We eat oranges and talk about the nature of truth
I tell you that the orange has the perfect name,
an O to show its shape,
the zing of colour when you think the word.
But you – ever the entomologist – remind me,
if you could see through a honeybee’s eyes
it would look yellowy-green.
You score the zest with a knife –
release the citrus scent of Christmas,
satsumas tucked in stocking toes.
You’re so… traditional, you say, laughing.
I wonder if you’re thinking, old-fashioned,
predictable, maybe even boring.
To you, it smells of our holiday in Seville,
orange blossom in every street and square.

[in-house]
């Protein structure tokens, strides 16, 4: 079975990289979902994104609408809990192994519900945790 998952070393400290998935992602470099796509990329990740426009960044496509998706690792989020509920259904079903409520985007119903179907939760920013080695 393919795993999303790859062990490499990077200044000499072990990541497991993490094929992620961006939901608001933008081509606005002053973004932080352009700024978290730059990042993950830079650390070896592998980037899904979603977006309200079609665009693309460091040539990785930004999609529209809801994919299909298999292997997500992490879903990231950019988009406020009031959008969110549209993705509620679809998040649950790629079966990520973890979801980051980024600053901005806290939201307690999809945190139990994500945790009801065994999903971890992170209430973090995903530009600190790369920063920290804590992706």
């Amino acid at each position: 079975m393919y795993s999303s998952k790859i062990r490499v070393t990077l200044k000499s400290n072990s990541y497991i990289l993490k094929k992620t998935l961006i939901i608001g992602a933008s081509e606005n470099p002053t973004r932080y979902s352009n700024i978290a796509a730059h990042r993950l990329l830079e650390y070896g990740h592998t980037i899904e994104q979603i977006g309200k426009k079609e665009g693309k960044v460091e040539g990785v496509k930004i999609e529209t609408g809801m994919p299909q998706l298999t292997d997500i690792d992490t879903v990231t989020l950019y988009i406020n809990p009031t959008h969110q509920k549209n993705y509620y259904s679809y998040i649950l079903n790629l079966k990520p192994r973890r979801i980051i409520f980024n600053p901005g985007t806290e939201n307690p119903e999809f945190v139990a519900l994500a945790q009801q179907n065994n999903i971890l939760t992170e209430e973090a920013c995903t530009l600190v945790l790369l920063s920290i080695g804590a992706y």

How we swept home at dawn, petals in our hair.
You cup the orange in your palm,
separate each segment tenderly
as lips might open for a kiss.
I slice my fruit in half and find a sunburst inside,
the radiance of your smile,
a wheel speeding away with us.
Jan Harris’s poems have appeared in various places including Acumen, Envoi, and Poetry Wales. Jan was placed third in the Wales Poetry Award, 2019. Her first collection, Mute Swans on the Cam, was published by Oversteps Books in July 2020.